5. As regards the first contention we are unable to agree that there is no rate of interest stipulated in the suit mortgage even as regards the period subsequent to 1915. As observed already the mortgage provides during this period not only that the mortgagee was to take the income of the mortgaged properties in lieu of interest but also that the mortgagor should pay in addition a sum of Rs. 250 every year till redemption. This sum cannot be regarded as anything but interest on the principal money, and the rate per cent. is ascertainable by a simple arithmetical calculation. The section does not require that the rate per cent. should be specified in the instrument of mortgage.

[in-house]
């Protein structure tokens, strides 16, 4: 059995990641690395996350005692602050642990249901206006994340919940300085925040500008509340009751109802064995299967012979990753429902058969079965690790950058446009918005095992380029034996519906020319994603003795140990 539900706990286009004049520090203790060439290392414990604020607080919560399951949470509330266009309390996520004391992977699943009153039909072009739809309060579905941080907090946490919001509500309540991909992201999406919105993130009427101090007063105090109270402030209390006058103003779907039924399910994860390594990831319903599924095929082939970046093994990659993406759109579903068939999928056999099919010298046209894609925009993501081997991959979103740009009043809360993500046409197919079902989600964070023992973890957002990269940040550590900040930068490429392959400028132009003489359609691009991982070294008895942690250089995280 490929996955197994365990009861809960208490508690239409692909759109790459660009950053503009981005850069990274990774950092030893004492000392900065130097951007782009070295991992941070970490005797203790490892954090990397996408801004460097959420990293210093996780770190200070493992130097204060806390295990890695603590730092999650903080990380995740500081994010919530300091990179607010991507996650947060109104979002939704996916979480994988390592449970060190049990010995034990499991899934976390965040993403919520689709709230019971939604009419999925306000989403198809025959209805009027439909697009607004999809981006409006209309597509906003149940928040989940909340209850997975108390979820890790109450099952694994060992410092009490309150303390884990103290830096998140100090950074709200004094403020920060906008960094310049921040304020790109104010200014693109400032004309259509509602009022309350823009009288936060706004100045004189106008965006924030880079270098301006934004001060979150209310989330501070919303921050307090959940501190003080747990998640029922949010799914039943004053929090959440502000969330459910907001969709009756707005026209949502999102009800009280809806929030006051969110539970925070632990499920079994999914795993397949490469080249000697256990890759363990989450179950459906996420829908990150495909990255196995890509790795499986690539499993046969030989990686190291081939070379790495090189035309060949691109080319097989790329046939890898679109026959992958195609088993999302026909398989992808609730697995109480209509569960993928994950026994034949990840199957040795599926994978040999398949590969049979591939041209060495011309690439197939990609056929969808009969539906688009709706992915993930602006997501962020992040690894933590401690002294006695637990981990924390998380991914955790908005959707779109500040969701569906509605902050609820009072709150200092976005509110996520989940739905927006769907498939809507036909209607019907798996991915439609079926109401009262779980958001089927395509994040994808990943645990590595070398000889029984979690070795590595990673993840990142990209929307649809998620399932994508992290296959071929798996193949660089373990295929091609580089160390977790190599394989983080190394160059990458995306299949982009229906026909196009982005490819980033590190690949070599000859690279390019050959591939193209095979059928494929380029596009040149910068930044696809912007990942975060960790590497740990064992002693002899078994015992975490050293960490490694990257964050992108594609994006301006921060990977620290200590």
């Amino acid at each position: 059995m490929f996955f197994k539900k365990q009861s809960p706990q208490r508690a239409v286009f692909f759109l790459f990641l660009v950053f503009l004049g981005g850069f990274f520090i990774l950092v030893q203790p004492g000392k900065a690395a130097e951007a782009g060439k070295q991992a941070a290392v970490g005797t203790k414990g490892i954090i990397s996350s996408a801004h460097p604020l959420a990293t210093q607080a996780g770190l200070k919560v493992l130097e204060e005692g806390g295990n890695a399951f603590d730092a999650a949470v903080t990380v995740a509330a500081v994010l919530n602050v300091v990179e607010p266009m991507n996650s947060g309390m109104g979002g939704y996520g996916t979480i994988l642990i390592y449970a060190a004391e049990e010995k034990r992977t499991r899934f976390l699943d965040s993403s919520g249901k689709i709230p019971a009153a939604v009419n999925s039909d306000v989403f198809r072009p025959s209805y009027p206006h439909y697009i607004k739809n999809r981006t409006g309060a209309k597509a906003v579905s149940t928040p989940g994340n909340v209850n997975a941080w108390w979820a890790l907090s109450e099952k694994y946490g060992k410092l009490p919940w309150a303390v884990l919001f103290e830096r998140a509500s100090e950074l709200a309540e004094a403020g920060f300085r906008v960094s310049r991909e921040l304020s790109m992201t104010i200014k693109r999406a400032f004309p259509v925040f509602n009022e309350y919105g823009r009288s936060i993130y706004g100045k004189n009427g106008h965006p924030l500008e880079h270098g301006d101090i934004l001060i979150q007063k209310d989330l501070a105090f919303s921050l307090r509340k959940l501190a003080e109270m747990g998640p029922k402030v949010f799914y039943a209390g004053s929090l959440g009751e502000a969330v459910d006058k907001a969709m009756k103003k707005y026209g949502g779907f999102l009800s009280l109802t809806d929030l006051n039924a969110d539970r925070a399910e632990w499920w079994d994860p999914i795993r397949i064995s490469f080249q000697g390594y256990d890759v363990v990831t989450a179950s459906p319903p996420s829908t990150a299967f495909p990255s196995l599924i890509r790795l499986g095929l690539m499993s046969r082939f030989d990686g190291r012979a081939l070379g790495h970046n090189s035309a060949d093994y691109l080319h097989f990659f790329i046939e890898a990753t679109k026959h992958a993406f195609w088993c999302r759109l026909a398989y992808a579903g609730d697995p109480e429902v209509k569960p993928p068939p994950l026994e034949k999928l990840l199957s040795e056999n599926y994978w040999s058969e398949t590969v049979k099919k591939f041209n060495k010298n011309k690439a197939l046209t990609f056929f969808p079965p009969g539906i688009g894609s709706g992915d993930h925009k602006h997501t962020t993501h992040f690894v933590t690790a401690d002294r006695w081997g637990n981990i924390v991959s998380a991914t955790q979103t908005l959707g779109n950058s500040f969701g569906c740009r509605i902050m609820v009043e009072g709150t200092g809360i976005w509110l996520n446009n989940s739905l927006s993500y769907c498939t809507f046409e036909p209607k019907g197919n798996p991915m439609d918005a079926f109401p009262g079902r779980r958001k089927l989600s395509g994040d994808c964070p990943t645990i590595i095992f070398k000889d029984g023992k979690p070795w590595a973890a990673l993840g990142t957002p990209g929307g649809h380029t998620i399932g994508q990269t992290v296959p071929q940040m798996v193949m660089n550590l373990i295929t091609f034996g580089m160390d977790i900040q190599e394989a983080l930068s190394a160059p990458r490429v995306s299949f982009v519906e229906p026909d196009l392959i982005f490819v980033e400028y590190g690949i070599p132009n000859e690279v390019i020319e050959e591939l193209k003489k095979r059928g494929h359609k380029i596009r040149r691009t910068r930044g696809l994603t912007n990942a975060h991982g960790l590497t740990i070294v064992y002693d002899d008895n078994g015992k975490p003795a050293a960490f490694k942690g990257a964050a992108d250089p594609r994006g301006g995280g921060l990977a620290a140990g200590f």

6. Turning to the second contention, direct authority in support of it is to be found in Jagannatha Aiyangar v. Senniveera Chettiar : AIR1941Mad487 . decided by one of us, but as the decision is not binding on this Bench, we have heard full arguments on the point, and we see no reason to depart from the view expressed therein. It was urged by Mr. Srinivasa Aiyar for the 1st respondent that the mortgagees having been placed in possession of the mortgaged properties and asked to appropriate during the period in question the rents and profits in lieu of interest on the mortgage money, such appropriation by them must be regarded as payment made on account of the mortgagor for the purposes of Section 8 (2) of the Act. It may be that a payment need not always involve the actual passing of money or money's worth from one hand to another, and may be made by settlement of account or adjustment of mutual claims between the parties. A constructive payment of that kind, however, involves an agreement between the parties which results in the satisfaction of some subsisting claim or demand. But where, as here during the later period, there can be no question of any claim or demand for interest by the mortgagee who is, under the bond, to take the income of the mortgaged properties in lieu of interest without any liability to account, it is difficult to see how the appropriation by the mortgagee in terms of the bond can be said to be a constructive payment by the mortgagor. No settlement of account or adjustment of claims is involved, and no constructive payment can, it seems to us, be imported, in such cases. The decision of this Court in Mylan v. Annavi Madan (1905) 16 M.L.J. 99 : I.L.R. 29 Mad. 234 relied on by Mr. Srinivasa Aiyar is distinguishable on the facts and can have no application here. The promissory note on which the suit was brought in that case provided for payment of interest in money, but the creditor was placed in possession of certain land under an agreement that he should take the produce as interest. A question of limitation having been raised it was held that there was a payment of interest as such, sufficient to satisfy the requirements of Section 20 of the Limitation Act. It will be seen that the arrangement between the parties created an agency coupled with an interest as regards the receipt of the produce, and its adjustment in satisfaction of the claim for interest under the promissory note was regarded as a constructive payment of such interest. When, however, a mortgagee holds possession of the mortgaged property under an agreement that he should take the receipts from such property in lieu of interest, there can be no question of agency or of settlement of claim for interest and no constructive payment by the mortgagor can be implied in such circumstances. We are therefore of opinion that the decision in Mylan v. Annavi Madan (1905) 16 M.L.J. 99 : I.L.R. 29 Mad. 234. does not assist the 1st respondent. On the other hand, the analogy afforded by Section 20 of the Limitation Act, so far as it goes, supports the contention of the appellant. Sub-section (2) of that section, which enacts that where mortgaged land is in the possession of the mortgagee, the receipt of the rent or produce of such land shall he deemed to be a payment for the purpose of Sub-section (1), implies that, but for such express enactment, such receipt cannot be regarded as a payment. Cf., Commissioner of Income-tax, Bombay Presidency v. Bombay Trust (Corporation, Ltd. (1929) 58 M.L.J. 197 : L.R. 57 IndAp 49 : I.L.R. 54 Bom. 216 (P.C.).